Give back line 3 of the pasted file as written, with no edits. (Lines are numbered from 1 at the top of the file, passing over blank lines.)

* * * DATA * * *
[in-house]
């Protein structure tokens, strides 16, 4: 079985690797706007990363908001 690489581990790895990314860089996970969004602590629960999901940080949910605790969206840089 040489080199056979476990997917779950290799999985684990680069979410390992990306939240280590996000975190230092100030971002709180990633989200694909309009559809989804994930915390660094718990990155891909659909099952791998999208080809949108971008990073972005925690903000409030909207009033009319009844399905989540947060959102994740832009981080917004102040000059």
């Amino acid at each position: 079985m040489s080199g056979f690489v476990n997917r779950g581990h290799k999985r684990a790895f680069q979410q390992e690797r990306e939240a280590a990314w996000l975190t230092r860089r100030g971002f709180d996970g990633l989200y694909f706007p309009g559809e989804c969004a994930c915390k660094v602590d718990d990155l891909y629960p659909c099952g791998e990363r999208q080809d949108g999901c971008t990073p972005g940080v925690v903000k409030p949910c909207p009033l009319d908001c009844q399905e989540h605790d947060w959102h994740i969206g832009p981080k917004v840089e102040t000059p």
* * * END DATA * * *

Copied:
């Amino acid at each position: 079985m040489s080199g056979f690489v476990n997917r779950g581990h290799k999985r684990a790895f680069q979410q390992e690797r990306e939240a280590a990314w996000l975190t230092r860089r100030g971002f709180d996970g990633l989200y694909f706007p309009g559809e989804c969004a994930c915390k660094v602590d718990d990155l891909y629960p659909c099952g791998e990363r999208q080809d949108g999901c971008t990073p972005g940080v925690v903000k409030p949910c909207p009033l009319d908001c009844q399905e989540h605790d947060w959102h994740i969206g832009p981080k917004v840089e102040t000059p």